Today’s Wonder of the Day was inspired by milani. milani Wonders, “How long did it take to paint the ceiling of the Sistine Chapel?” Thanks for WONDERing with us, milani!
What would you do if someone asked you to spend the next four years working with your arms raised above your head? Sounds like a form of medieval torture.
A similar request launched the project that became one of the most renowned works of art in the world. The masterpiece? The Sistine Chapel. The man behind the paintbrush? Michelangelo.
If you close your eyes and imagine a painter, you may see a paintbrush, a palette, an easel, and a canvas. As Michelangelo learned, however, not all canvases are created equal. And not all art has to hang on the wall. Sometimes the canvas is the wall!
The Sistine Chapel is inside the Vatican in Rome, Italy. It is used by the Pope for conclaves and other services and meetings. When it needed repairs in the early 1500s, Pope Julius II asked Michelangelo to create a work of art on its ceiling.
Michelangelo didn’t really want the job in the beginning. First of all, he was mostly a sculptor. The idea of such a large painting project didn't appeal to him. Second, he was already working on a project he loved: sculpting a marble tomb for the Pope.
The Pope insisted that Michelangelo was the artist for the job and refused to take no for an answer. Thus, the artist began work on the project in 1508.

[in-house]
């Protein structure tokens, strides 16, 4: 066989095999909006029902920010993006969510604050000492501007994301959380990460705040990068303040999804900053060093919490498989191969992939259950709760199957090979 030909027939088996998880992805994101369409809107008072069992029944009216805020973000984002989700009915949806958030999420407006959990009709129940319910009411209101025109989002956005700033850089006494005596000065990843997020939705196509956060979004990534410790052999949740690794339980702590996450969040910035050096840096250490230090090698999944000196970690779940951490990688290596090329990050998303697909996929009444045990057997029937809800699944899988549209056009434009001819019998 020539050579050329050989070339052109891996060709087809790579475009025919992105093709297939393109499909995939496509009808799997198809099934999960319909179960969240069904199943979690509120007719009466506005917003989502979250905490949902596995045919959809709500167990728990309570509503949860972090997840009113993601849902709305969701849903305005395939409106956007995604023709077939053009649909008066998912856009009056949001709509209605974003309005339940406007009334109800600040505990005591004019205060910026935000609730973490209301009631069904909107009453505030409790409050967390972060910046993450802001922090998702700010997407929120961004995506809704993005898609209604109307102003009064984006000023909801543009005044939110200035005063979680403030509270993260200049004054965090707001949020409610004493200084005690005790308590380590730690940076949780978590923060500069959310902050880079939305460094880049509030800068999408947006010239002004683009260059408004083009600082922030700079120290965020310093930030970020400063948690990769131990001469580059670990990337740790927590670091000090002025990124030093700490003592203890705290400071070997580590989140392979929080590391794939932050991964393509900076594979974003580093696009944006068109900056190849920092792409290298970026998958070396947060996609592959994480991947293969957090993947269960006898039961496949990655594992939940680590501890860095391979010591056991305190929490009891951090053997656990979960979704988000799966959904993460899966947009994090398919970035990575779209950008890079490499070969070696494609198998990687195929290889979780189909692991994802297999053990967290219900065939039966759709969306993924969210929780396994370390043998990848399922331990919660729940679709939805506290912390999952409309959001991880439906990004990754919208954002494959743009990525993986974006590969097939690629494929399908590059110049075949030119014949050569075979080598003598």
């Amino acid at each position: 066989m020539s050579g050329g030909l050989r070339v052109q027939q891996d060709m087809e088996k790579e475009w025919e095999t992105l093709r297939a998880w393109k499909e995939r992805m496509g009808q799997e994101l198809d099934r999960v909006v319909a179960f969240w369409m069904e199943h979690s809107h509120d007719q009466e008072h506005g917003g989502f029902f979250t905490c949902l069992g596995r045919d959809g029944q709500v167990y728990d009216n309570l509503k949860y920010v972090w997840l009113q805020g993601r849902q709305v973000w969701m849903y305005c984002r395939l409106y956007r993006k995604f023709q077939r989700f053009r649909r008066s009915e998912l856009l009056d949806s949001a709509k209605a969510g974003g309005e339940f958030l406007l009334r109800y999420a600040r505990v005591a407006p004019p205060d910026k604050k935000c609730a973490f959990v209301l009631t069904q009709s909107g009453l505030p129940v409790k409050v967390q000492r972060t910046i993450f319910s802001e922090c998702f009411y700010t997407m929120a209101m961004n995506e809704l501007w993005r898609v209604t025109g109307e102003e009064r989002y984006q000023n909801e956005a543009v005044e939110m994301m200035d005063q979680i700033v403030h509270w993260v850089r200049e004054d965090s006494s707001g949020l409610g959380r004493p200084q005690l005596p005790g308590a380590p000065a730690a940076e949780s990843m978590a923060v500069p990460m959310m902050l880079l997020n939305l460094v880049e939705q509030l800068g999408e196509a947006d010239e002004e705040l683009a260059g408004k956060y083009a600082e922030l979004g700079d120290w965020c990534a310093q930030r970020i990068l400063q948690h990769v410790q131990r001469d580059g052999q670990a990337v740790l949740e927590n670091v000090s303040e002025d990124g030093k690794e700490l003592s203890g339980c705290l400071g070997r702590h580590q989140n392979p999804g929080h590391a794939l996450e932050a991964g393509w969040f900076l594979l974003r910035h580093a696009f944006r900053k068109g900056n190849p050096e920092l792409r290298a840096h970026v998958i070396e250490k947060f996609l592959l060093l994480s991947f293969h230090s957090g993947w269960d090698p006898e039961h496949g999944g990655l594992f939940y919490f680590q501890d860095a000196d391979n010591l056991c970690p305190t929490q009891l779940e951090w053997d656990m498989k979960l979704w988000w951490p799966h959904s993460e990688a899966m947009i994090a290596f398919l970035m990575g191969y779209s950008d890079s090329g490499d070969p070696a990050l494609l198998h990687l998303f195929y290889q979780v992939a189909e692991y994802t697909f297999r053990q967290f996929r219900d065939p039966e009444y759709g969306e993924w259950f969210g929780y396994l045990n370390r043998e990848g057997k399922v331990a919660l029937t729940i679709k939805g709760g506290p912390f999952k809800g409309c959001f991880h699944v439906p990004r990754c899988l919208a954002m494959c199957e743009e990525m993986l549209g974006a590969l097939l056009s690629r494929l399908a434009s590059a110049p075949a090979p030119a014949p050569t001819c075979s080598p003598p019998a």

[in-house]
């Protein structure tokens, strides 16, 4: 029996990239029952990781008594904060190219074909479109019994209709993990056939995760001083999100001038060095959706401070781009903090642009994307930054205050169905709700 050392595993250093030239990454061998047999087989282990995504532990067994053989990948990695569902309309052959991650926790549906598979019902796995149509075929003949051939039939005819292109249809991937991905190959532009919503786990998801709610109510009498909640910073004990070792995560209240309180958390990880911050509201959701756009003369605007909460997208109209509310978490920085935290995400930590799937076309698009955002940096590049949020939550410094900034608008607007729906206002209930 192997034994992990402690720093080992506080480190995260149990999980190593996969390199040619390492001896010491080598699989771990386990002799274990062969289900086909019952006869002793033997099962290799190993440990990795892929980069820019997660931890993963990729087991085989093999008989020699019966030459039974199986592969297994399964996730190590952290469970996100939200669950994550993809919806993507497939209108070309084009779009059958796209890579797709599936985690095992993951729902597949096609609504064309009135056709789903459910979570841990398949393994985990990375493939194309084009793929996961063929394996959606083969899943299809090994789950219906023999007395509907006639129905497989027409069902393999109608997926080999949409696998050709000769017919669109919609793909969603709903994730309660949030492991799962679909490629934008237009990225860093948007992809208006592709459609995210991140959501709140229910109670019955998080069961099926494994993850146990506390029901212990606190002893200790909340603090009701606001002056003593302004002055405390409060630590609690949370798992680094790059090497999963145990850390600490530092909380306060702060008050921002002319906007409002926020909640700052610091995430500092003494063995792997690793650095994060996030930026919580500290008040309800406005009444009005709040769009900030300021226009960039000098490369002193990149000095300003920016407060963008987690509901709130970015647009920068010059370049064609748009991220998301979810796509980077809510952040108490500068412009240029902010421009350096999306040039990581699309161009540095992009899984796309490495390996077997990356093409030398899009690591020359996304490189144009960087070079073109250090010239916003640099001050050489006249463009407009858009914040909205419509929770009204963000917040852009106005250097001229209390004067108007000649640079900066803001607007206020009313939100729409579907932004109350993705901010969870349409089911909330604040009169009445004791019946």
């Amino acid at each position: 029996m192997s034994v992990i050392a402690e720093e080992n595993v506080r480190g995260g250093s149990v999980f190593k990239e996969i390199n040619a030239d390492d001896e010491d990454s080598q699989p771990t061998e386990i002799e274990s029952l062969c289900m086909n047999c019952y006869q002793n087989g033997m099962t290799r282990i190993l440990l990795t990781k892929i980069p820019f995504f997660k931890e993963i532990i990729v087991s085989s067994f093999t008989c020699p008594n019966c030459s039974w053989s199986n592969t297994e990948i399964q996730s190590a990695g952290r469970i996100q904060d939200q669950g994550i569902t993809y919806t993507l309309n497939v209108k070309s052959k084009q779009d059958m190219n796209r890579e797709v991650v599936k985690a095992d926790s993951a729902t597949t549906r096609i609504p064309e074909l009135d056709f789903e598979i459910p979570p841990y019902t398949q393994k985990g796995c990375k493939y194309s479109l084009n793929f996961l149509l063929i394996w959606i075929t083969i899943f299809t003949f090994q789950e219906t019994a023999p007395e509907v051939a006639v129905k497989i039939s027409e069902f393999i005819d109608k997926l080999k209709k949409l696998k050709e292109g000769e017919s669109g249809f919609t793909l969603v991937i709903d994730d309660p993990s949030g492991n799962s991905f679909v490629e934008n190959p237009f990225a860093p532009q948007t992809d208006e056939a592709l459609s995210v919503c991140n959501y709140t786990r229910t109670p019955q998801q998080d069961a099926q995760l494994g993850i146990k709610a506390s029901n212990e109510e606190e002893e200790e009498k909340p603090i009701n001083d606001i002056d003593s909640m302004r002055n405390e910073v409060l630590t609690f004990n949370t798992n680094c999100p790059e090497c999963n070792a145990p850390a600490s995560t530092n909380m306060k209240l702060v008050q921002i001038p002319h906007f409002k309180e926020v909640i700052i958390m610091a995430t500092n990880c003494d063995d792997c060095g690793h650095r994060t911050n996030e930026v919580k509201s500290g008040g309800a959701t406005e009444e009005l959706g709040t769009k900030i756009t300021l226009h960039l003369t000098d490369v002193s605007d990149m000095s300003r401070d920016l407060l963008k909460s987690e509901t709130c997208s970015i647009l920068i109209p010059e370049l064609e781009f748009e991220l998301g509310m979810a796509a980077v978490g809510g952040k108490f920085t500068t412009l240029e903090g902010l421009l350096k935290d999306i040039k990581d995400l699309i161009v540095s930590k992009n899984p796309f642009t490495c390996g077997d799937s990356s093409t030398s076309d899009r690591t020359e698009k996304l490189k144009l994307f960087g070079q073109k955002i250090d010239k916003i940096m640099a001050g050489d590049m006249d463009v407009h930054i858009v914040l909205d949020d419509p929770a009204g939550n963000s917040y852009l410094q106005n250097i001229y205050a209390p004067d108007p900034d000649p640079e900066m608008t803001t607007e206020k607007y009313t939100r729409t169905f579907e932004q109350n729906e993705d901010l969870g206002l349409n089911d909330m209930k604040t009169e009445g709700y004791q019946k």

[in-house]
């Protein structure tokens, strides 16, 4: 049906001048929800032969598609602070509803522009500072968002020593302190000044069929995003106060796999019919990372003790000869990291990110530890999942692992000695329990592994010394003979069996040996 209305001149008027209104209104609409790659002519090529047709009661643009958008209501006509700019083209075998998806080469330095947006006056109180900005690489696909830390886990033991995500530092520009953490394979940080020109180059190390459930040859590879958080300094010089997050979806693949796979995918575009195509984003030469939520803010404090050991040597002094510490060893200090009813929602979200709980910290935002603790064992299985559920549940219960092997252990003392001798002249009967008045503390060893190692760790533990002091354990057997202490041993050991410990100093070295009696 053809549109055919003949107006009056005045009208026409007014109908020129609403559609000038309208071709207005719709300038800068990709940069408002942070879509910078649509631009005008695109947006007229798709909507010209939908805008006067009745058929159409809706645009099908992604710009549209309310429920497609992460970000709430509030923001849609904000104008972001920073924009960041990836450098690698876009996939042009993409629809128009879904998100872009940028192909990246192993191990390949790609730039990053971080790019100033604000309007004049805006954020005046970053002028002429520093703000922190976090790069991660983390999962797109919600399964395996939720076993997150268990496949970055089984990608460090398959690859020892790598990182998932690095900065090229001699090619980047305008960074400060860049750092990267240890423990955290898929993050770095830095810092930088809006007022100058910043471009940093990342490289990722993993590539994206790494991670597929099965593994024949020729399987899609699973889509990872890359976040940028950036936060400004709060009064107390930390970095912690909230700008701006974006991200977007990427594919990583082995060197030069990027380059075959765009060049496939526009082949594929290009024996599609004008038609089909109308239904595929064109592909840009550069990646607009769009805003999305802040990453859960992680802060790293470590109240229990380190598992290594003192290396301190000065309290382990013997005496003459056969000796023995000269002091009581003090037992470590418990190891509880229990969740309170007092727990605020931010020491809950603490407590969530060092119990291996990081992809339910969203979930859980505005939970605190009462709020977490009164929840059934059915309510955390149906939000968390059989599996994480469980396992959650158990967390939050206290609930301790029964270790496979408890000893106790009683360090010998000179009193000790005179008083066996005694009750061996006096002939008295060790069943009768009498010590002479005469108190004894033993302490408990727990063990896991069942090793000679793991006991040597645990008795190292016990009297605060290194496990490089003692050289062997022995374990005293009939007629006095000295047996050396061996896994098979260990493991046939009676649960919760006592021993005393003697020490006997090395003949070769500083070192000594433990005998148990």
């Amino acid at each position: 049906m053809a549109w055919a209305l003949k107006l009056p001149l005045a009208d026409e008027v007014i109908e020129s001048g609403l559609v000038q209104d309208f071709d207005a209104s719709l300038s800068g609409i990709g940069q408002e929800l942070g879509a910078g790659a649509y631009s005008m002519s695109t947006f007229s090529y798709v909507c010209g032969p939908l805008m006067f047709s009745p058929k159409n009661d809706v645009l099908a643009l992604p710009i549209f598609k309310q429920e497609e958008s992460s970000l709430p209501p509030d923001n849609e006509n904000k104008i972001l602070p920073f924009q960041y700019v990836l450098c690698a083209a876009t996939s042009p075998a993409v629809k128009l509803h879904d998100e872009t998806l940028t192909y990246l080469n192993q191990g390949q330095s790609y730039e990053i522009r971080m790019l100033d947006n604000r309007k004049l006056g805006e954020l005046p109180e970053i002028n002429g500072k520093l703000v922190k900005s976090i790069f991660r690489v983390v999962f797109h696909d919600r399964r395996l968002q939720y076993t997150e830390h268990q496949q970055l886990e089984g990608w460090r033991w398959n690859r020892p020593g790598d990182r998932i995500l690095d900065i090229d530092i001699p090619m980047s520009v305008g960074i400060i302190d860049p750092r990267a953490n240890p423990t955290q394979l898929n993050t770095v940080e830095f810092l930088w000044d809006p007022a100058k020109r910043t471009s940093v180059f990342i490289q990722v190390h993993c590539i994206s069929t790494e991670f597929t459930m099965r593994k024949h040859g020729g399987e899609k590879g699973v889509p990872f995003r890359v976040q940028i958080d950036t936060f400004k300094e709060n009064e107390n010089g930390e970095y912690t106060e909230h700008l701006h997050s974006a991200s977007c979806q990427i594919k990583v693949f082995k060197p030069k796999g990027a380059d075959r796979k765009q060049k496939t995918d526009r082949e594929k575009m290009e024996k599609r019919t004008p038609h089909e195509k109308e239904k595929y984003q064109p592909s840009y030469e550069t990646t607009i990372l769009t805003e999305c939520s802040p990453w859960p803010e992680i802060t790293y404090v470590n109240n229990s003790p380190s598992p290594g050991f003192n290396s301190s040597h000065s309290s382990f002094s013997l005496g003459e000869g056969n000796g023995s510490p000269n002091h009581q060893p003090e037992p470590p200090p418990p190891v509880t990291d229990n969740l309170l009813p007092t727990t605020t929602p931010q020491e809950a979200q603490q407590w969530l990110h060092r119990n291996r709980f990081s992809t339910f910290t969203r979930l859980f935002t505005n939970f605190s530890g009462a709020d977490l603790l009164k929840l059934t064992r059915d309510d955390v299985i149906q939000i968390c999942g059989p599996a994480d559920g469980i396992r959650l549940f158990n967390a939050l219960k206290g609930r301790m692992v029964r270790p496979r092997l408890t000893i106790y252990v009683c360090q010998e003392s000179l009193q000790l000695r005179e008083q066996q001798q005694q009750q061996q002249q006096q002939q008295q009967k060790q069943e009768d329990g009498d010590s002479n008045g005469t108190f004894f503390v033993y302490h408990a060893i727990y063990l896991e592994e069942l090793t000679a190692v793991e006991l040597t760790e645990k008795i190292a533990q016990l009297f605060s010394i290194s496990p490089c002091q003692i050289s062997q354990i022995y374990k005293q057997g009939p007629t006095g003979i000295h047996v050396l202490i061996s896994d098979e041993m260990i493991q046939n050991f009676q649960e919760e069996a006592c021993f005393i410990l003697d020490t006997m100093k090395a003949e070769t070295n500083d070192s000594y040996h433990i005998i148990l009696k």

Michelangelo's work on the Sistine Chapel ceiling took four years. He finished in 1512. Of all the scenes painted on the ceiling, the most famous is The Creation of Adam, which depicts the creation story from the Bible. The outstretched fingers of God and Adam are one of the most famous works of art in the world, rivaled only by Leonardo da Vinci's Mona Lisa.
Why did it take so long to complete the painting of the ceiling of the Sistine Chapel? It's easier to understand when you know the size of the ceiling. In total, the ceiling measured approximately 12,000 square feet! When the work was finished, Michelangelo had painted 343 figures up there.
It was also hard work. The method he used was known as fresco, which meant he applied paint to damp plaster. Some people believed Michelangelo lied on his back to paint the ceiling. He did not.
Instead, he made his own platform system out of wood. The timber was supported by brackets slid into holes in the wall near the top of the windows. From his scaffold, Michelangelo could paint while standing. But, it was still very uncomfortable to paint with his hands in the air and his head tilted upward all the time.
Do you think you could spend four years painting over your head? How would you accomplish the task?
Standards: CCRA.L.3, CCRA.L.6, CCRA.R.1, CCRA.R.2, CCRA.R.4, CCRA.R.10, CCRA.SL.1, CCRA.SL.2